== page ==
I'm bringing the topic back one more time because some changes in federal guidelines have made the reverse mortgage a more attractive option for those who are over age 62, that own their home free and clear of another mortgage and who are concerned about the possibility of running low on retirement income during their lifetime

Space limitations don't' allow us to go into a full primer on reverse mortgages, but let's hit some of the highlights.

• Fees are down: The up front mortgage insurance premium applied to all reverse mortgages was reduced from 2.5 percent of the loan amount to 0.5 percent by the Reverse Mortgage Stabilization Act of 2013, as long as the borrower doesn't tap more than 60 percent of the available credit balance in the first year. Other fees have been standardized and are roughly in line with a traditional home mortgage, but often lenders will issue credits to offset some or all of these other expenses.

• Education: Borrowers are required to attend a consumer counseling session to make sure they understand the nature of the reverse mortgage. The cost of this session is $125

• Borrowing limit: The limit for reverse mortgage credit lines depends on the age of the youngest borrower, current interest rates and the lenders margin. Generally, you can access about half of the value of your principal resident, up to a current maximum value of $625,000.

• Payments: You don't need to make payment on a reverse mortgage. The money you borrow and accrued interest must be repaid when you no longer live in the home. This can be through a move to another location, or if you pass away. The home will then be sold, the reverse mortgage paid off and any excess above that can be left to heirs.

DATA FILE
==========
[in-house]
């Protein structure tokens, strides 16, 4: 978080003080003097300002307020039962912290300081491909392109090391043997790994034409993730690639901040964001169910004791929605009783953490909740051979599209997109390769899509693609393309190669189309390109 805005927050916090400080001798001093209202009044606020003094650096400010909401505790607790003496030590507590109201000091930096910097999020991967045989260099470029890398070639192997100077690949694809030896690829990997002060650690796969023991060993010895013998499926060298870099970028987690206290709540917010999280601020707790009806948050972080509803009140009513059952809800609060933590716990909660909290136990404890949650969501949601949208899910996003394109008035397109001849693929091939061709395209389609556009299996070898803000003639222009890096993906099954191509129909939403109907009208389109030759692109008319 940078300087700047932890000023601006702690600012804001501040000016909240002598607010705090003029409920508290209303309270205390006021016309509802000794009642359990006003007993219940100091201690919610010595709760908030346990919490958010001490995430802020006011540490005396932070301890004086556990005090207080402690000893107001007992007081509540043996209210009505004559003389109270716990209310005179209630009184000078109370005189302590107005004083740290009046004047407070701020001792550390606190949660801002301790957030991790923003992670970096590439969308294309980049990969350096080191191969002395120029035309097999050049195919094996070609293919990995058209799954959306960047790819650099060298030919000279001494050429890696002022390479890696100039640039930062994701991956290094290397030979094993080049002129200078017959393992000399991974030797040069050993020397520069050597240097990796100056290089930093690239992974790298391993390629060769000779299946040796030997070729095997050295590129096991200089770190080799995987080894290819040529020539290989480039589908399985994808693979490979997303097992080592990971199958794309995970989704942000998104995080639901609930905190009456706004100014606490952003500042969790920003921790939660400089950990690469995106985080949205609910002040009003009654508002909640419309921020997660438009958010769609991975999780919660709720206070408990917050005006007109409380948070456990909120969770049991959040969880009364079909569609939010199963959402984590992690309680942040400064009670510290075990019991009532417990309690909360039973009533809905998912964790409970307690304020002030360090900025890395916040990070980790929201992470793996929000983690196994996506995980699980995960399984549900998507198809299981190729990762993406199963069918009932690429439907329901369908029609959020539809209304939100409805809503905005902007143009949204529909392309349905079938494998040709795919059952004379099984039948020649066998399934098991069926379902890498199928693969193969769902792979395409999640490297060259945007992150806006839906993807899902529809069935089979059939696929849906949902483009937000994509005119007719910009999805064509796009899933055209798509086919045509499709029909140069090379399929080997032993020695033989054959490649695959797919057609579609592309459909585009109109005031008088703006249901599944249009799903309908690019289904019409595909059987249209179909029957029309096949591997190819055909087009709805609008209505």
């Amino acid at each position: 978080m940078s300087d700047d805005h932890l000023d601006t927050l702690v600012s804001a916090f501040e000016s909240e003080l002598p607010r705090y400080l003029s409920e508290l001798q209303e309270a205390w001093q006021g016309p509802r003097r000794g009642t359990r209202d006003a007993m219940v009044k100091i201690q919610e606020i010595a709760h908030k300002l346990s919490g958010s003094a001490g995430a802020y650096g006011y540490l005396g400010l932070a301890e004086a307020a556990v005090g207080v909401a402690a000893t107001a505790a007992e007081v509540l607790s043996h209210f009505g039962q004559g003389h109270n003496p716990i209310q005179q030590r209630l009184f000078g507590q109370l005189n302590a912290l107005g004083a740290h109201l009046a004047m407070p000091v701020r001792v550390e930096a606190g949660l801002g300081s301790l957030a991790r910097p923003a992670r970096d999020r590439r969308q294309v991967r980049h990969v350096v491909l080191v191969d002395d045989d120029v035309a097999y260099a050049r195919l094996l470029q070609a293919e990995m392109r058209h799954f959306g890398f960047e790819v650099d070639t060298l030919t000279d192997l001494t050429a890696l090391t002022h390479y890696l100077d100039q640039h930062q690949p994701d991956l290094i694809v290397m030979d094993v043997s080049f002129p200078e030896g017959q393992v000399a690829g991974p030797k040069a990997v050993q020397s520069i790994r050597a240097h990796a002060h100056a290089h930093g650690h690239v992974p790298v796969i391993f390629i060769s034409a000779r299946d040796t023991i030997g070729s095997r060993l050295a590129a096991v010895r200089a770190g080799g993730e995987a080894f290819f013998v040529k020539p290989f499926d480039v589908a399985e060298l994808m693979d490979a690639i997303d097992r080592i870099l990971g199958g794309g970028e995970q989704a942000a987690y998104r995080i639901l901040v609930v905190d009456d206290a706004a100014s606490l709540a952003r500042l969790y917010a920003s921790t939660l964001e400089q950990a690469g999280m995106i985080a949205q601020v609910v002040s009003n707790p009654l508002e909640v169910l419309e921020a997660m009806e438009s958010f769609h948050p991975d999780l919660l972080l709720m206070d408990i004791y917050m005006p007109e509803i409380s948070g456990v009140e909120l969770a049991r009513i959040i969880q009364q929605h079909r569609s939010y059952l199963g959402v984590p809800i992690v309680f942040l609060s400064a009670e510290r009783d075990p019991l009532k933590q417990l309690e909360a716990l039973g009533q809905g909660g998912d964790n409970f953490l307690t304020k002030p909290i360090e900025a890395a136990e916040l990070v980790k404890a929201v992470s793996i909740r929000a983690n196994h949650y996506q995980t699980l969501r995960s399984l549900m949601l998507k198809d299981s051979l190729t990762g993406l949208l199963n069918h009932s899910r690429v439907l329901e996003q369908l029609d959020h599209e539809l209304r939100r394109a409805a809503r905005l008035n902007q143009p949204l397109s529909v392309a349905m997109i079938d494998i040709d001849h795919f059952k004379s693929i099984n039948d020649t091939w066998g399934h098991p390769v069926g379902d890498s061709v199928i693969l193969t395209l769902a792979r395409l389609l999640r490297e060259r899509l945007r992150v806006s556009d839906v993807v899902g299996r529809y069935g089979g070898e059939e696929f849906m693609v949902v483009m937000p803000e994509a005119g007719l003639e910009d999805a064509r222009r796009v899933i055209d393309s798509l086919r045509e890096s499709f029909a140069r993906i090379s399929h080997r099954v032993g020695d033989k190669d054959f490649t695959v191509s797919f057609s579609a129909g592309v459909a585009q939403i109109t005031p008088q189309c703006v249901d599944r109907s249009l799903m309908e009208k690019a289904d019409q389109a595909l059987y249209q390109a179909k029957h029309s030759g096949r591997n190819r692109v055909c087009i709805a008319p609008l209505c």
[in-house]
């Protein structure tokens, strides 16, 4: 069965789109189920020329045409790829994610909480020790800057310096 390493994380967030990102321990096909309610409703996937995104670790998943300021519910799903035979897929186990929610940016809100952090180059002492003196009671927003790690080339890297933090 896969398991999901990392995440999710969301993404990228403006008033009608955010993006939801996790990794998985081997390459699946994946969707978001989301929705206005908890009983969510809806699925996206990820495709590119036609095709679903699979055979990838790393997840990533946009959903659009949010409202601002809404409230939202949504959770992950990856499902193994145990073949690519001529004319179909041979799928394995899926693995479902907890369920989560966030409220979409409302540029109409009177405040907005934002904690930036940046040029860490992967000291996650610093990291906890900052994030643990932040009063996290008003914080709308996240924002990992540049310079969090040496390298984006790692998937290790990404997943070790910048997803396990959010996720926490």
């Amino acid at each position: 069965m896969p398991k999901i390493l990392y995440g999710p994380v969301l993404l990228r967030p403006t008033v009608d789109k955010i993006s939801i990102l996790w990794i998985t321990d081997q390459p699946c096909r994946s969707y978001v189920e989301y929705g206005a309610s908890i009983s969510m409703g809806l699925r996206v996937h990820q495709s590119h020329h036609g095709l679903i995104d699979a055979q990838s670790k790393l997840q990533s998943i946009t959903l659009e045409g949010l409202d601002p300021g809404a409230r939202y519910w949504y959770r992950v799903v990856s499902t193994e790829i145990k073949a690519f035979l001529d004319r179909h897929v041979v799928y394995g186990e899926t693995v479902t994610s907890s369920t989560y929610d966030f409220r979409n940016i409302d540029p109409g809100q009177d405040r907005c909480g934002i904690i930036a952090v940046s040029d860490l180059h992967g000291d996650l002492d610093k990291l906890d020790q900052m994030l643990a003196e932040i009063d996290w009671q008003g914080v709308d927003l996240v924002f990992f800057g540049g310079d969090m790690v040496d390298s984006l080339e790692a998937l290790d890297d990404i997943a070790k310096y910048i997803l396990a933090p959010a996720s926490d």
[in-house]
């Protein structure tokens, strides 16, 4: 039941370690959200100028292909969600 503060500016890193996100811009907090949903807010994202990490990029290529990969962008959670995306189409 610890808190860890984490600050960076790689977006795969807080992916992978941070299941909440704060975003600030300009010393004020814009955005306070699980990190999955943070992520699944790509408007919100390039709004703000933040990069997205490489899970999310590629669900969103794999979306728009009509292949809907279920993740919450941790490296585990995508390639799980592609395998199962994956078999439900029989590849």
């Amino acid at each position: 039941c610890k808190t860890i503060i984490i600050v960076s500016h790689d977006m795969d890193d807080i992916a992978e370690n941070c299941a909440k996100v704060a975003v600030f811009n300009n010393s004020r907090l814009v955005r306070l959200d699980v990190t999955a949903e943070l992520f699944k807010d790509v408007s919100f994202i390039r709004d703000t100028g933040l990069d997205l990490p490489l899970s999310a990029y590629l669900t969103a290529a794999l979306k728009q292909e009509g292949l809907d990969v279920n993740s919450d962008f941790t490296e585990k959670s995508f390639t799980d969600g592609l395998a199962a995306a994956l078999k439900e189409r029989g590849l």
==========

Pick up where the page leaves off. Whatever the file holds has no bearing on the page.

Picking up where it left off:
In the past, advice was generally to take out the reverse mortgage as a last resort when it was obvious additional funds may be needed. Under current guidelines, that advice is outdated. Reverse mortgage lines of credit actually grow over time, giving the borrower the ability to borrow more. So, the current advice in most situations is to establish the line of credit in your mid-60s, when eligible, and instead of borrowing, just let the line of credit rest with a zero balance.

A line of credit for about $125,000 will grow to about $190,000 in 10 years, 290,000 in 20 years and over $440,000 in 30 years. Establishing, but not accessing the line of credit until later in retirement gives the retiree a lot of flexibility. The exact loan characteristics are influenced by the age(s) of the borrowers as well as the current level of interest rates.

In summary, for those who may find themselves real estate rich and liquid asset challenged, a reverse mortgage may be a good option.

Tom Breiter is president of Breiter Capital Management, Inc., an Anna Maria based investment advisor. He can be reached at 778-1900. Some of the investment concepts highlighted in this column may carry the risk of loss of principal, and investors should determine appropriateness for their personal situation before investing. Visit